Flambard used the cover of the feast of Candlemas to make a bold escape.
He had a rope smuggled to him in a gallon of wine. He invited his guards to join him for a great banquet. When they were completely drunk and snoring soundly, he seized his chance.
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The White Tower of London.
He tied the rope to a column which stood in the middle of a window and, holding his Bishop’s staff, he climbed down the rope.
At the foot of the tower, his friends had horses ready and he galloped off to safety.
Read more via Ranulf Flambard’s Incredible Escape From The White Tower’s Prison.

Boudicca the Warrior Queen of the Iceni, England.

Boudicca was queen of the Iceni people of Eastern England and led a major uprising against occupying Roman forces.
Boudicca was married to Prasutagus, ruler of the Iceni people of East Anglia.
When the Romans conquered southern England in AD 43, they allowed Prasutagus to continue to rule.
However, when Prasutagus died the Romans decided to rule the Iceni directly and confiscated the property of the leading tribesmen.
They are also said to have stripped and flogged Boudicca and raped her daughters. These actions exacerbated widespread resentment at Roman rule.
In 60 or 61 AD, while the Roman governor Gaius Suetonius Paullinus was leading a campaign in North Wales, the Iceni rebelled. Members of other tribes joined them.
Boudicca’s warriors successfully defeated the Roman Ninth Legion and destroyed the capital of Roman Britain, then at Colchester.
They went on to destroy London and Verulamium (St Albans). Thousands were killed.
Finally, Boudicca was defeated by a Roman army led by Paulinus.
Many Britons were killed and Boudicca is thought to have poisoned herself to avoid capture.
The site of the battle, and of Boudicca’s death, are unknown.
via BBC History

The 1904 St. Louis World’s Fair.

Bird’s-eye view of 1904 World’s Fair buildings from the Administration building. A panoramic view of the construction of the Louisiana Purchase Exposition buildings in the snow. 1904-01-24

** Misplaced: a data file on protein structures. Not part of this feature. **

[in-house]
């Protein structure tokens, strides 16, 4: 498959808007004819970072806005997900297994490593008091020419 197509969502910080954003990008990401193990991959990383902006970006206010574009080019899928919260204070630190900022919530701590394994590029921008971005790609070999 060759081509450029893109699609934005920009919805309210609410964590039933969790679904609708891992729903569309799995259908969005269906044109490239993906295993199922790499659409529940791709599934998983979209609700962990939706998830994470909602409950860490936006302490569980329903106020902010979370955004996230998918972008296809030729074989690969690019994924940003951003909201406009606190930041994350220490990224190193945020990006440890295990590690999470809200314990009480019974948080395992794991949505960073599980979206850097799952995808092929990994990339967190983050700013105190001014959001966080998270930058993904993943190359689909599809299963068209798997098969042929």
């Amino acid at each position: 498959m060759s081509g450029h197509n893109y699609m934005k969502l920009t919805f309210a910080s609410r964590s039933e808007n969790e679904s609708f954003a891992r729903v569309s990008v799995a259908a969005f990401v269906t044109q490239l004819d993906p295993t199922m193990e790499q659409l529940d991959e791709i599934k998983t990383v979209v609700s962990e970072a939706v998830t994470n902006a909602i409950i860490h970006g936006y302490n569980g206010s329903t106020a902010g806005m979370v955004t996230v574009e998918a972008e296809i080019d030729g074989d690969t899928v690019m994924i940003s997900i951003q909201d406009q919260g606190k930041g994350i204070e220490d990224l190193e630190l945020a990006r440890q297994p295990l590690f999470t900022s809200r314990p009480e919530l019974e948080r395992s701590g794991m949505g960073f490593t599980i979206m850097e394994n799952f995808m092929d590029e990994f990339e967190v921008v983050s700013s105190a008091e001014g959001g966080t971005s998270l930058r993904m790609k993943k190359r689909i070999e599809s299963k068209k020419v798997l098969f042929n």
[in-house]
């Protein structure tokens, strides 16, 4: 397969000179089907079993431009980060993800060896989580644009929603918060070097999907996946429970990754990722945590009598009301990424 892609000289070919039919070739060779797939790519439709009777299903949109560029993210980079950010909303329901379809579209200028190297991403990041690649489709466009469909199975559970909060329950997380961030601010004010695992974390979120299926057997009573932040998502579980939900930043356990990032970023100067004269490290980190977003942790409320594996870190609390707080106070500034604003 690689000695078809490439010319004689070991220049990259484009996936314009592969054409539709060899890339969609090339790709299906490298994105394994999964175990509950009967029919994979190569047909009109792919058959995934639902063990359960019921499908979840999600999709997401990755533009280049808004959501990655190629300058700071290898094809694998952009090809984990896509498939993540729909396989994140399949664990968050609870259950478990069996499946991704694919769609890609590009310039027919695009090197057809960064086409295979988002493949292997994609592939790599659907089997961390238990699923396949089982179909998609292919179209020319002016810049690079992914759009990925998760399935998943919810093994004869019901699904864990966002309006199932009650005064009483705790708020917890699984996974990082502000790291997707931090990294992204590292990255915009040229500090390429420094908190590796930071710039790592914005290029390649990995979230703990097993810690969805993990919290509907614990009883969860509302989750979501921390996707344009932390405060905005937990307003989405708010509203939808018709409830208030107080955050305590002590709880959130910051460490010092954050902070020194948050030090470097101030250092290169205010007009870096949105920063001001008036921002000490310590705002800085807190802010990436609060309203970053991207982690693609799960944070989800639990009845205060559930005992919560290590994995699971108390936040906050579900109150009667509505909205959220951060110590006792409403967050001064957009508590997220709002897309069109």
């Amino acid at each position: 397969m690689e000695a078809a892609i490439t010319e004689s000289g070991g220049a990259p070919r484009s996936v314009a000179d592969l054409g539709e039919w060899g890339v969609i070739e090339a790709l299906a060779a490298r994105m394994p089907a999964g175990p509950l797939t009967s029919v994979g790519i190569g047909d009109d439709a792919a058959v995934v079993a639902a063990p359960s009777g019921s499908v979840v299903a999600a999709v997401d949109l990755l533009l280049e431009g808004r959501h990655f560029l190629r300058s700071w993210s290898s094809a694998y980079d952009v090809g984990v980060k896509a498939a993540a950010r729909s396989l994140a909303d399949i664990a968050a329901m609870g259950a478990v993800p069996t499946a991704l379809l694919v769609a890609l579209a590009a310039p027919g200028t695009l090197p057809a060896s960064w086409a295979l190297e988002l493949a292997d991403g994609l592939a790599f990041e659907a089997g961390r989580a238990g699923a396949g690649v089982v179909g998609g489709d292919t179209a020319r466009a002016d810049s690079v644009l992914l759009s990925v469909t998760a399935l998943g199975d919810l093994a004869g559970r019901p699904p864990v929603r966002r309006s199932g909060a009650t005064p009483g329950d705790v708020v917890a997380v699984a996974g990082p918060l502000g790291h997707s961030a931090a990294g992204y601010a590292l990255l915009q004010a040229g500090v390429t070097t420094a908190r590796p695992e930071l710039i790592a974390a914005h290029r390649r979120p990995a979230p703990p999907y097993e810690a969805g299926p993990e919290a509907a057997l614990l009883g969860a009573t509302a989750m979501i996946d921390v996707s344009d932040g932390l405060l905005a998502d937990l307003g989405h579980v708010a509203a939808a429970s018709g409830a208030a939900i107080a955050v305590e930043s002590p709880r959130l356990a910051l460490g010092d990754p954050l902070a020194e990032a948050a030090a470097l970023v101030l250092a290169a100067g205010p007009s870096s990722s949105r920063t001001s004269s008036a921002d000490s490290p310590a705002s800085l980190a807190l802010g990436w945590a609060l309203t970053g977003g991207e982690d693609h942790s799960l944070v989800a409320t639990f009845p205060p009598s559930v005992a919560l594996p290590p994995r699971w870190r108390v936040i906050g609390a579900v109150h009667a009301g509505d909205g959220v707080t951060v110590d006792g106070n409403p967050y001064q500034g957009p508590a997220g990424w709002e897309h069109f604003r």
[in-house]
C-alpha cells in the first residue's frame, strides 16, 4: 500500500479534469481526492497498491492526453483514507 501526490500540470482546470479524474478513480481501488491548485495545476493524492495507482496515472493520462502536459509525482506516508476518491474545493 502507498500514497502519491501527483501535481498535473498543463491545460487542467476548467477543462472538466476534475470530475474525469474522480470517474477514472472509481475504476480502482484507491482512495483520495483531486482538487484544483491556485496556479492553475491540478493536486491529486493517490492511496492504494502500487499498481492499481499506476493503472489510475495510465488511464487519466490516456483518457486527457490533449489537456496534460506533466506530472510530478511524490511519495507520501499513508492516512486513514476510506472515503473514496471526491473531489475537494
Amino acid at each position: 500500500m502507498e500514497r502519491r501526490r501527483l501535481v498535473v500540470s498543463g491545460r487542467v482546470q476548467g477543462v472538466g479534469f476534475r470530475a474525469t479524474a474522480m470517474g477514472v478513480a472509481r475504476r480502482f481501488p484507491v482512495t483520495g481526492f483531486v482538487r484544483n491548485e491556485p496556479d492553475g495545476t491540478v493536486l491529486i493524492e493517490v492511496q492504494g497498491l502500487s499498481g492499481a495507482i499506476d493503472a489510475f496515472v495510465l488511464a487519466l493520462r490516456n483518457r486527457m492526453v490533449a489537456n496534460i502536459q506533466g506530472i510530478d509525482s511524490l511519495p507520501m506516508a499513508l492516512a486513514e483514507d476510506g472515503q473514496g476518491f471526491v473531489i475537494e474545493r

In April 1904, St. Louis opened its doors to the world for what was officially called the Louisiana Purchase Exposition, but was widely known as the St. Louis World’s Fair.
Millions of dollars had been spent to build the 1,200-acre fairgrounds and its nearly 1,500 buildings—a huge scale that ended up delaying the opening by a year.
During the eight months the fair stayed open, nearly 20 million people paid a visit. On display were marvels of technology, agriculture, art, and history, and there were amusement rides and entertainment to be found in a section called “the Pike.”
The fair introduced a huge audience to some relatively new inventions such as private automobiles, outdoor electric lighting, and the X-ray machine—as well as foods from across the United States and around the world.
The exposition also had a focus on anthropological exhibits—with an approach that is shocking by today’s standards: In some cases, organizers brought people from the Philippines, the Arctic, and elsewhere to the fairgrounds as set pieces among re-creations of their home environment or villages.
After the fair closed, nearly all of its structures were demolished within a short time, leaving only a few footprints, ponds, and canals in Forest Park in St. Louis.
Source: The 1904 St. Louis World’s Fair: Photos – The Atlantic

Dan Rice, Famous Circus Clown of the 1860s.

A clown ran for public office – and no, that’s not the beginning of a joke.
On Sept. 15, 1864, America’s most famous circus clown, Dan Rice, accepted the Democratic nomination for the Pennsylvania State Senate.
And it was just his first foray into politics: Even while continuing his career as a clown, a state convention later considered him as a candidate for Congress, and, in 1867, he made a brief but legitimate run for president.
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Dan Rice
While the idea of a clown running for office sounds like a gimmick, in the 1860s it was taken seriously — because circus itself was taken seriously, as adult fare.
Long before it was relegated to children’s entertainment, early circus in this country combined what appealed to grown-up tastes: sex, violence, political commentary and, in a horse-based culture, top-notch horsemanship.
George Washington attended the first circus in 1793 in Philadelphia not for family-friendly amusement — a notion that didn’t emerge until the 1880s — but as a horseman keen to see animals and humans working together at a peak level.
Sex and violence enhanced the appeal. Like later burlesque comedians, talking clowns told dirty jokes in a titillating whirl of the scantily clad: Circus acrobats and riders showed more skin — or flesh-colored fabric that seemed to be skin — than could be seen anywhere else in public life.
Read on via The Civil War’s Most Famous Clown – NYTimes.com.